Don Boudreaux is a senior fellow with American Institute for Economic Research and with the F.A. Hayek Program for Advanced Study in Philosophy, Politics, and Economics at the Mercatus Center at George Mason University; a Mercatus Center Board Member; and a professor of economics and former economics-department chair at George Mason University. He is the author of the books The Essential Hayek, Globalization, Hypocrites & Half-Wits, and his articles appear in such publications as the Wall Street Journal, New York Times, US News & World Report as well as numerous scholarly journals. 
He writes a blog called Cafe Hayek and a regular column on economics for the Pittsburgh Tribune-Review. Boudreaux earned a PhD in economics from Auburn University and a law degree from the University of Virginia.
A version of his post first appeared at the American Institute for Economic Research blog.

Wednesday, 8 June 2022

"Russia’s War Is the End of Climate Policy as We Know It"


"In the decades following the end of the Cold War, global stability and easy access to energy led many of us to forget the degree to which abundant energy is existential for modern societies....
    "Virtually overnight, the war in Ukraine has brought the post-Cold War era to a close, not just by ending Europe’s long era of peace, but by bringing basic questions of energy access back to the fore. A new era, marked by geopolitically driven energy insecurity and resource competition, is moving climate concerns down on the list of priorities....
    "Much of the climate commentariat—politicians and policymakers, academics and think tank analysts, journalists and activists—appears shellshocked by the violent return of energy geopolitics and fossil fuel shortages.... Europe’s headlong rush to shut down fossil fuel production and shift to renewable energy over the last decade substantially increased its dependence on Russian oil and gas ... [and] most of the world’s solar panel and battery production is controlled by another dictator—Chinese President Xi Jinping ...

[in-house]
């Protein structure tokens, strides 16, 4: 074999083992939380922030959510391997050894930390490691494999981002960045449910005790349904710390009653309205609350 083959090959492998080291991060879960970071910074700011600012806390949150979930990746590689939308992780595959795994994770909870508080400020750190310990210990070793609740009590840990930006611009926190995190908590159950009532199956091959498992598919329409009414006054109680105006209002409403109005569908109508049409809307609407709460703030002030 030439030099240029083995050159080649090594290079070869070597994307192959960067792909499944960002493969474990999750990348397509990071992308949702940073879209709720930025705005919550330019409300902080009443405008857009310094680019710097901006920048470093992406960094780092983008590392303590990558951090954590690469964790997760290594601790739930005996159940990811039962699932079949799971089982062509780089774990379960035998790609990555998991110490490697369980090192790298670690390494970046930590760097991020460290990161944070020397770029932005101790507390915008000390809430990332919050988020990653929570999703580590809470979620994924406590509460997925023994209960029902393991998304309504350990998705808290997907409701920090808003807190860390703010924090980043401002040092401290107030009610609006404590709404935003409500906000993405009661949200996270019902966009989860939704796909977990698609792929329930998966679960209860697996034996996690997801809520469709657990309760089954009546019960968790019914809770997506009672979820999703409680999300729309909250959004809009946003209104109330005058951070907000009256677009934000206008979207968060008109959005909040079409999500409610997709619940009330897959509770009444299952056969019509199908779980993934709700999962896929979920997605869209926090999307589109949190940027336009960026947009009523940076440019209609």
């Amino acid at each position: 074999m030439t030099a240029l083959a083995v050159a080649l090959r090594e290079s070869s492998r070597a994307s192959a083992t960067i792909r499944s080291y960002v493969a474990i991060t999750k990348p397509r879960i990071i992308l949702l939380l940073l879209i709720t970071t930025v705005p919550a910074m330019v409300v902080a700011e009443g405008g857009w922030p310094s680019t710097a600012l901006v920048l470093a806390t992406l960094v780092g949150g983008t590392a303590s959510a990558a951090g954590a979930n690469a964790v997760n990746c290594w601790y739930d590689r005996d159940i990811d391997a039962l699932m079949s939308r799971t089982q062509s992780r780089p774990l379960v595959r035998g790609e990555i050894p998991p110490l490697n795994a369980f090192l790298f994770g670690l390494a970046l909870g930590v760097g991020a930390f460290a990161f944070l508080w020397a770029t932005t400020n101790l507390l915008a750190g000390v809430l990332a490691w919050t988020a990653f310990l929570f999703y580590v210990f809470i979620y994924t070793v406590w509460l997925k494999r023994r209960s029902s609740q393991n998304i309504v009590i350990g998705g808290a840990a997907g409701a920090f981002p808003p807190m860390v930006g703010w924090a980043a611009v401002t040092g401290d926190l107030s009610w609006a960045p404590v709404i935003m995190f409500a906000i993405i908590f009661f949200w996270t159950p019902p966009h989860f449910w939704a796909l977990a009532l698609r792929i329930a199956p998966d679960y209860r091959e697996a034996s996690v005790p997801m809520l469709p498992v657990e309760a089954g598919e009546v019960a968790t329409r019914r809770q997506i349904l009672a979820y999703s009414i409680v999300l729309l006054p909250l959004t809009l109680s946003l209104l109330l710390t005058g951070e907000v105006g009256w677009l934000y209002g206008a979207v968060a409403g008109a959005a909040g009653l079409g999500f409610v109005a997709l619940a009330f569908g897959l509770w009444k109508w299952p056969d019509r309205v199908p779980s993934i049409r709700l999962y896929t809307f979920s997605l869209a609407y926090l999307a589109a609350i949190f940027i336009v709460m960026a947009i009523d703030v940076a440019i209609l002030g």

The idea that the crisis might be resolved by choosing Western dependence on Chinese solar panels and batteries over Western dependence on Russian oil and gas reveals just how unserious the environmental movement’s pretensions to justice, human rights, and democracy really are....
    "If recent months have demonstrated anything, it is that war, insecurity, and economic crisis are merciless teachers. Climate advocates and their political allies have often engaged in the policy equivalent of smoking one’s own supply: They have confused the subsidy-driven growth of renewable energy with evidence that the world is ready to rapidly transition off fossil fuels. Hence, they discouraged the production of oil and gas wherever they could and chronically underinvested in other sources of clean energy, such as nuclear power. But while there has been technological progress, the global economy is still very far away from fully replacing fossil fuels.
    "The confluence of war in Europe with a global energy security crisis reminds us that the West is not so different from the rest of the world. For better or worse, energy development and security remain the coin of the realm. Any global strategy to build a bulwark against ethnonationalist authoritarianism, achieve economic stability, and transition toward a low-carbon future will need to accommodate itself to that reality."

~ self-described "ecomodernist" Ted Nordhaus, from his article 'Russia’s War Is the End of Climate Policy as We Know It'

Tuesday, 7 June 2022

"Arguments about [American] gun rights ... remain a mess"



"To see why it is proper for a government to regulate weapons and to understand the principles by which it should, we need to go back to some fundamental principles of moral philosophy, political philosophy, different kinds of rights, and the nature of government... 
    "You have a natural right to defend yourself against an attack, using unlimited force if necessary. But it still might rightly be illegal for you to own or carry a gun...
    "Remember, the proper question is not, 'Why can the government restrict my access to guns?' The proper question is, 'What share of its legal monopoly on the use of force should the government share with its citizens?' The proper answer is, 'Whatever is needed for those citizens to protect themselves when the government cannot.'
    "Unfortunately, this principle is not articulated in the [US] Constitution and we are stuck twisting the Second Amendment into service. Things would be better if we didn't have to....




    "The current situation in the US is a moral mess. The plainest constitutional defense for a right to own and carry a gun is no longer relevant. The main defense hangs by the thread of a 5–4 Supreme Court ruling weakened by its own caveat. The argument by economists and social scientists is morally empty. And the one possibly valid moral argument doesn’t appeal to any principle that is explicitly in the Constitution or that American politicians are sworn to uphold or, sadly, that people much believe in anymore.